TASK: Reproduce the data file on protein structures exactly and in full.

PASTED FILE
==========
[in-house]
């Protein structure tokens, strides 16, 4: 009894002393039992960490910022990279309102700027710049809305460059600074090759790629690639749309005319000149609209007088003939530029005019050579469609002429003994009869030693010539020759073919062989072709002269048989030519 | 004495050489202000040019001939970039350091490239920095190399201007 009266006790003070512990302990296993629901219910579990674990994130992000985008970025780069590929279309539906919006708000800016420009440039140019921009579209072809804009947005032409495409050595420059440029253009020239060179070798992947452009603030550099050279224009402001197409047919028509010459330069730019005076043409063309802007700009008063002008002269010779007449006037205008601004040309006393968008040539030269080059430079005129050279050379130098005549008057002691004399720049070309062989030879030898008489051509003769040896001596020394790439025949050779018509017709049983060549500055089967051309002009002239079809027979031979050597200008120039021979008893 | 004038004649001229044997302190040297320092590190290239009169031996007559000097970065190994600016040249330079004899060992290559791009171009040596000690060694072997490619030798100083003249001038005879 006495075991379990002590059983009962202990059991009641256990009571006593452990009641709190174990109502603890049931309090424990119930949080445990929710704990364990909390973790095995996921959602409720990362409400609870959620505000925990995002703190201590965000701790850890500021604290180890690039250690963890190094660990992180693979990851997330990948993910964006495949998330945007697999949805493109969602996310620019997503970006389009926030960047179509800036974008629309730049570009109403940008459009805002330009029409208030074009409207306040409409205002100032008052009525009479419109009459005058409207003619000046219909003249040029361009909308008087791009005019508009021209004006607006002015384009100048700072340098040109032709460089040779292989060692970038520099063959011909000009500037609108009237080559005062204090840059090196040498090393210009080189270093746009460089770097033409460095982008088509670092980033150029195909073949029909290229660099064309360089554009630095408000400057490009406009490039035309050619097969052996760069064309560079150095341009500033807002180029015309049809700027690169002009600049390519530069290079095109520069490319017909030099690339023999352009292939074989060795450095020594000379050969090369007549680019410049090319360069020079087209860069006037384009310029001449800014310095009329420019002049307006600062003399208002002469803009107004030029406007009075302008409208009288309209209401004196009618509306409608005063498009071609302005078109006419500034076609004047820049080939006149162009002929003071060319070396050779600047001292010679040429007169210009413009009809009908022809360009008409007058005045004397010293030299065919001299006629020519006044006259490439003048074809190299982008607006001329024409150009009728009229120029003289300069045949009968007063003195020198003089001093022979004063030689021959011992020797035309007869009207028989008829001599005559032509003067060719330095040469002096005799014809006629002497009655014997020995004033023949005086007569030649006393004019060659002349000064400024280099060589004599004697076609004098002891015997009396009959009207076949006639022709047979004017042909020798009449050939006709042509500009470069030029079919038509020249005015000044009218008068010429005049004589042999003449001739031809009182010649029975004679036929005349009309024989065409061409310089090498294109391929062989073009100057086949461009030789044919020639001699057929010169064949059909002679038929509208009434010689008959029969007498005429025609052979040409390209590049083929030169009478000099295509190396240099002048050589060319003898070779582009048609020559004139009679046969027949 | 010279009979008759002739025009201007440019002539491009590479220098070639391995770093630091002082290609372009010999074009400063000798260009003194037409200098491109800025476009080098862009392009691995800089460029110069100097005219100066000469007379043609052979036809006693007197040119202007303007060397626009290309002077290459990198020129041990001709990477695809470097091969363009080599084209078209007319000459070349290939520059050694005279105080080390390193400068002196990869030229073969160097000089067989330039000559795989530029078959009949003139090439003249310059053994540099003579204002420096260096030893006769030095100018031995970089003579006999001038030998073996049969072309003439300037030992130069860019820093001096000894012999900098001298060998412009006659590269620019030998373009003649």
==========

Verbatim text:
[in-house]
């Protein structure tokens, strides 16, 4: 009894002393039992960490910022990279309102700027710049809305460059600074090759790629690639749309005319000149609209007088003939530029005019050579469609002429003994009869030693010539020759073919062989072709002269048989030519 | 004495050489202000040019001939970039350091490239920095190399201007 009266006790003070512990302990296993629901219910579990674990994130992000985008970025780069590929279309539906919006708000800016420009440039140019921009579209072809804009947005032409495409050595420059440029253009020239060179070798992947452009603030550099050279224009402001197409047919028509010459330069730019005076043409063309802007700009008063002008002269010779007449006037205008601004040309006393968008040539030269080059430079005129050279050379130098005549008057002691004399720049070309062989030879030898008489051509003769040896001596020394790439025949050779018509017709049983060549500055089967051309002009002239079809027979031979050597200008120039021979008893 | 004038004649001229044997302190040297320092590190290239009169031996007559000097970065190994600016040249330079004899060992290559791009171009040596000690060694072997490619030798100083003249001038005879 006495075991379990002590059983009962202990059991009641256990009571006593452990009641709190174990109502603890049931309090424990119930949080445990929710704990364990909390973790095995996921959602409720990362409400609870959620505000925990995002703190201590965000701790850890500021604290180890690039250690963890190094660990992180693979990851997330990948993910964006495949998330945007697999949805493109969602996310620019997503970006389009926030960047179509800036974008629309730049570009109403940008459009805002330009029409208030074009409207306040409409205002100032008052009525009479419109009459005058409207003619000046219909003249040029361009909308008087791009005019508009021209004006607006002015384009100048700072340098040109032709460089040779292989060692970038520099063959011909000009500037609108009237080559005062204090840059090196040498090393210009080189270093746009460089770097033409460095982008088509670092980033150029195909073949029909290229660099064309360089554009630095408000400057490009406009490039035309050619097969052996760069064309560079150095341009500033807002180029015309049809700027690169002009600049390519530069290079095109520069490319017909030099690339023999352009292939074989060795450095020594000379050969090369007549680019410049090319360069020079087209860069006037384009310029001449800014310095009329420019002049307006600062003399208002002469803009107004030029406007009075302008409208009288309209209401004196009618509306409608005063498009071609302005078109006419500034076609004047820049080939006149162009002929003071060319070396050779600047001292010679040429007169210009413009009809009908022809360009008409007058005045004397010293030299065919001299006629020519006044006259490439003048074809190299982008607006001329024409150009009728009229120029003289300069045949009968007063003195020198003089001093022979004063030689021959011992020797035309007869009207028989008829001599005559032509003067060719330095040469002096005799014809006629002497009655014997020995004033023949005086007569030649006393004019060659002349000064400024280099060589004599004697076609004098002891015997009396009959009207076949006639022709047979004017042909020798009449050939006709042509500009470069030029079919038509020249005015000044009218008068010429005049004589042999003449001739031809009182010649029975004679036929005349009309024989065409061409310089090498294109391929062989073009100057086949461009030789044919020639001699057929010169064949059909002679038929509208009434010689008959029969007498005429025609052979040409390209590049083929030169009478000099295509190396240099002048050589060319003898070779582009048609020559004139009679046969027949 | 010279009979008759002739025009201007440019002539491009590479220098070639391995770093630091002082290609372009010999074009400063000798260009003194037409200098491109800025476009080098862009392009691995800089460029110069100097005219100066000469007379043609052979036809006693007197040119202007303007060397626009290309002077290459990198020129041990001709990477695809470097091969363009080599084209078209007319000459070349290939520059050694005279105080080390390193400068002196990869030229073969160097000089067989330039000559795989530029078959009949003139090439003249310059053994540099003579204002420096260096030893006769030095100018031995970089003579006999001038030998073996049969072309003439300037030992130069860019820093001096000894012999900098001298060998412009006659590269620019030998373009003649």